Who Is a Christian? {Entry 1}

Someone might answer, “Anyone who follows Christ.” This begs another question, “What does it mean to follow Christ?”

Many people would call themselves “Christian” because they have grown up in a “Christian” home and have morals. That is, they don’t yell at too many people, they believe God exists, they think the “Love Thy Neighbor” thing Jesus taught is a good principle, and so on. However, if this person were to read the Bible and make application for their own life, they would have more stringent standards, since the Bible has such.

Over these next several entries I am going to think about what it means to be a Christian.

Why is this important? Many people in our culture today have been very loose with what it means to be a Christian. The Bible has given us very clear teaching on how we might be saved. It is very simple, and yet very profound – going into the very heart of our longings. I see many who call themselves “Christian” and have not thought about what this might mean for their practical living.

It is helpful when defining what you are by starting with what you are not…so here is an abbreviated list to consider. You are NOT a Christian because:

1. You live in the United States – the U.S. is not a “Christian nation”. There has not been such a thing, not even the Roman Empire that extended Christendom by the sword. This is due to the fact that Christianity is a decision on the part of the individual to submit to King Jesus. I will deal more with this in subsequent entries.
2. You believe God exists. The apostle James would give you a pat on the back, but tells you that you are not a Christian because of this. James 2:19 – You believe that God is one; you do well. Even the demons believe—and shudder!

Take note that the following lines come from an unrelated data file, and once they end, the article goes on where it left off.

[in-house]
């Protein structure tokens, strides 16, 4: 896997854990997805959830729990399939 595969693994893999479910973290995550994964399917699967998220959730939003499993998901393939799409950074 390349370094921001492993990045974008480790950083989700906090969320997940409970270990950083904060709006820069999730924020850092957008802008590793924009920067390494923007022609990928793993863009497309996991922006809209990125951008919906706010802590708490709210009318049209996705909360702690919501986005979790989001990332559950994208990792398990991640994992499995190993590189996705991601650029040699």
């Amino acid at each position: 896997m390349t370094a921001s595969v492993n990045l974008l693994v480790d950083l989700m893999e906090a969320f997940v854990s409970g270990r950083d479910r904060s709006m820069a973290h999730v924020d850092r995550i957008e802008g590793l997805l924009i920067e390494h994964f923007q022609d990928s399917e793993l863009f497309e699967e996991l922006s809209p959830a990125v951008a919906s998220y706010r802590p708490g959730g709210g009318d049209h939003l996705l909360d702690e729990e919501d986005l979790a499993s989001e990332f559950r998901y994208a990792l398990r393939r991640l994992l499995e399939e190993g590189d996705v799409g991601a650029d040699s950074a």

3. You go to church. There are many who attend church services who will show themselves to be destined for Hell. 1John 2:19 – They went out from us, but they were not of us; for if they had been of us, they would have continued with us. But they went out, that it might become plain that they all are not of us. Read Matthew 13:24-30 where Jesus teaches that there are wheat and tares that will be separated on the last day.
4. You are a good person. Even Jesus said: “Why do you call me good? No one is good except God alone” (Luke 18:19). And Paul reminds us from the Psalms: “None is righteous, no, not one” (Romans 3:10; cf. Ps. 14:1; 53:1). We need to raise our standard of “good” and realize that we are corrupt. This is why we have such a hard time being nice to people (though only one result). If we lay down on our beds at night and are honest, we will admit that we sin repeatedly. This is due to the fact that God has blessed us with a conscience that is meant to lead us to Christ for mercy and salvation.
5. You were baptized. Salvation is by grace through faith, which is a gift from God (Eph. 2:8-9). Therefore, no amount of religious rites and sacraments you perform will earn your way into heaven.
6. You were confirmed by the church. See above.
7. Your parents are Christians (or god-fearing). John the Baptist and Jesus told people directly to repent from their own sin and commanded them to believe. They did not solace people who had been “raised right”.

This list is by no means exhaustive, but it gives us a good launching pad for our discussion. Some of these may have been basic to what you already know. Thank you for reading through to get to this paragraph. We will begin looking at the positive signs of saving faith. It will be a mix from my ruminations on texts as well as thoughts from Puritans named Jonathan Edwards and John Owen.

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